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Oklahoma CareerTech nursing students help with coronavirus vaccines and testing

Friday, January 15, 2021

CKTC nursing students help administer vaccines for first responders.

Jan. 15, 2021

Oklahoma CareerTech nursing students help with COVID-19 vaccines and testing

According to the CDC, stopping a pandemic requires using all the tools we have available. In Oklahoma, one valuable tool in the fight against COVID-19 is the state’s Career and Technology Education System.

The Oklahoma State Department of Health announced this week it will open up additional appointments for the nearly 50,000 doses it plans to administer next week, and advanced nursing students in at least seven of the state’s 29 technology center districts have answered the call for help. These tech center students will serve in a number of roles in their local communities, including immunizing, testing and assisting with the vaccination efforts.

Red River Technology Center’s nursing students are among those who answered a call from National League of Nursing President Beverly Malone this week. Students helped with immunization efforts in Stephens County, where more than 1,300 vaccines were dispensed in seven hours last week.

“These advanced CareerTech nursing students are prepared to administer injections and observe for side effects, and they are sorely needed,” Malone said. “This also can help them satisfy requirements with credit for community service, independent study or a capstone project.”

In Altus, Southwest Technology Center’s nursing students helped with Jackson County’s COVID vaccine clinic. Their county health department appreciated the help, which also provided valuable hands-on experience for students.

“By utilizing our student nurses to assist with COVID vaccinations, professional nurses can continue their regular duties while allowing a new generation of nurses to gain important experience,” said Oklahoma CareerTech’s Lara Morris, health careers education program manager at the state agency.

Morris said she believes it is vital for students to be a part of the initiative and learn the importance of the role of the nurse in community health, health promotion and pandemic nursing.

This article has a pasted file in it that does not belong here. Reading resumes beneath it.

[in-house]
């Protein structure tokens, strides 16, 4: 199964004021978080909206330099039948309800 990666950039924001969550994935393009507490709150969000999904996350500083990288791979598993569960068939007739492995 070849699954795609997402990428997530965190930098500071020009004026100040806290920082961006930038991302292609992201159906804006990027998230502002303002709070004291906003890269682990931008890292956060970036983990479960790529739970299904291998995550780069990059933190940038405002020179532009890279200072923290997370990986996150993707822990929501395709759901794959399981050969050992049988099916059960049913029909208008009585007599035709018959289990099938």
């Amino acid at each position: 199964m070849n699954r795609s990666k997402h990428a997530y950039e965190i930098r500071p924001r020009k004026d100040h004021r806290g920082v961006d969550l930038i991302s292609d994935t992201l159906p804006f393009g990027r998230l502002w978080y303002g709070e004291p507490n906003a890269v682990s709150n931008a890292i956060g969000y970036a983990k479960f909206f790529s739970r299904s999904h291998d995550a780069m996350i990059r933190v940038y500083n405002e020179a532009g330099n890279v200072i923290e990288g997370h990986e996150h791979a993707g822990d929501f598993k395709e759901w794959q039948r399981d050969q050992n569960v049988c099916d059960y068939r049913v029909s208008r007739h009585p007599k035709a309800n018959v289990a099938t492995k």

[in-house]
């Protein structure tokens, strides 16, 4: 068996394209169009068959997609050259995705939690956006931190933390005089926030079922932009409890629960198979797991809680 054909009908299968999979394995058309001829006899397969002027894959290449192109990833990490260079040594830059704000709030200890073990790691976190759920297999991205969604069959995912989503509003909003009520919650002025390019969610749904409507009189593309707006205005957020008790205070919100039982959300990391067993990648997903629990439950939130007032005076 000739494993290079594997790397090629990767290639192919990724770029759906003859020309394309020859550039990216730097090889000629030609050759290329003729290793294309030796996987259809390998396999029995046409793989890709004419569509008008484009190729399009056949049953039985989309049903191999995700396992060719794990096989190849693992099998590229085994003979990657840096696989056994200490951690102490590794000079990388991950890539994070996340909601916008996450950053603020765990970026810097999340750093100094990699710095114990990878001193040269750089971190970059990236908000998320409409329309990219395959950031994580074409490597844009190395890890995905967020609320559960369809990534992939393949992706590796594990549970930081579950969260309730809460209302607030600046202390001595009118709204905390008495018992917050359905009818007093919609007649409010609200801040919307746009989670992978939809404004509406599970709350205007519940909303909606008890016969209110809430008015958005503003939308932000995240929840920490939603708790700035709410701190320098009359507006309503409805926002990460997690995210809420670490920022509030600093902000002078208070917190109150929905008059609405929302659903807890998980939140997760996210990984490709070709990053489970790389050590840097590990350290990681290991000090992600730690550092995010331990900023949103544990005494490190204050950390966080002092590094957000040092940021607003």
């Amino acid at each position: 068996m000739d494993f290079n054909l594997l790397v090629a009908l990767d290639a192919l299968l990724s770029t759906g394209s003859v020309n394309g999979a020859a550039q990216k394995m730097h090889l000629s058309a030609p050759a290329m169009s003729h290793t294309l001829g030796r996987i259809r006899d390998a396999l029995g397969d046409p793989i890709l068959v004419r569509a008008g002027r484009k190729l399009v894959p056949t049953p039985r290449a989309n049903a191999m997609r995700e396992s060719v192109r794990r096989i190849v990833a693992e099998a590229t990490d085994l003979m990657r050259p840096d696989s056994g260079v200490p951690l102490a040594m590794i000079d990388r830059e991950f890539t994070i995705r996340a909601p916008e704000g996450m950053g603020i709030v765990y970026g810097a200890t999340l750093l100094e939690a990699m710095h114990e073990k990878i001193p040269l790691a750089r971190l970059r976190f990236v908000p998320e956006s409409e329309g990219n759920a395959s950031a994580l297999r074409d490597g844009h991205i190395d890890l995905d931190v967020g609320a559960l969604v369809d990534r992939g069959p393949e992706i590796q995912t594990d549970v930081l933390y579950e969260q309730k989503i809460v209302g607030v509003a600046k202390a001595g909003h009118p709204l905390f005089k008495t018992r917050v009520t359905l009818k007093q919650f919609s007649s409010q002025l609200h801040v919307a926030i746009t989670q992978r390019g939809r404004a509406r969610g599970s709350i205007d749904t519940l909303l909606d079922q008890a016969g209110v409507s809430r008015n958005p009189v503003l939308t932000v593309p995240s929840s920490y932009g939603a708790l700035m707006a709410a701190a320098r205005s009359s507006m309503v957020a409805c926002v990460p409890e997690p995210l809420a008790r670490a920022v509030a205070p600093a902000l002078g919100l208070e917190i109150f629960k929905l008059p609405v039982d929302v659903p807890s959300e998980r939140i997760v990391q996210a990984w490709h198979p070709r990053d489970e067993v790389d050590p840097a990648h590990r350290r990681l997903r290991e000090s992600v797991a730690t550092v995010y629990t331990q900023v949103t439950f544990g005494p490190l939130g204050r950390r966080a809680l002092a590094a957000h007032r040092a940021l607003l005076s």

In southeast Oklahoma, Kiamichi Tech’s nursing students will soon begin helping with intake and monitoring of clients. Northeast Technology Center’s students have also volunteered to help in their area, as well as Central Technology Center’s students in Drumright.

“The relevance of participating in the scientific solution for a problem that has affected each of these students on a personal level helps bring the real world and the classroom together,” Morris said.

In Caddo County, health officials got much-needed volunteer help from Caddo Kiowa Technology Center students who volunteered during their winter break. Students there helped vaccinate first responders and people 65 years old and older. In a two-week period, the students helped vaccinate more than 3,000 people in the community.

Other tech centers offering nursing volunteers include Pontotoc Technology Center in Ada and Northwest Technology Center in Alva, which is partnering with Great Salt Plains Health Center.

In addition to distributing the vaccine, communities also need to maintain adequate testing opportunities. In Jackson County, Canadian Valley Technology Center’s nursing students perform nasal swab testing in partnership with Grady Memorial’s community outreach.

The CDC says the combination of getting vaccinated and following their recommendations to protect yourself and others will offer the best protection from COVID-19. And, according to the CDC, wearing masks and social distancing will help reduce your chances of being exposed to the virus or spreading it to others.

The Oklahoma Department of Career and Technology Education provides leadership and resources and assures standards of excellence for a comprehensive statewide system of career and technology education. The system offers programs and services in 29 technology center districts operating on 58 campuses, 399 PK-12 school districts, 13 Skills Centers campuses that include three juvenile facilities and 32 adult basic education service providers.

The agency is governed by the State Board of Career and Technology Education and works closely with the State Department of Education and the State Regents for Higher Education to provide a seamless educational system for all Oklahomans.

Connie Romans, communications and marketing coordinator; 405.743.5153

Last Modified on Oct 20, 2023
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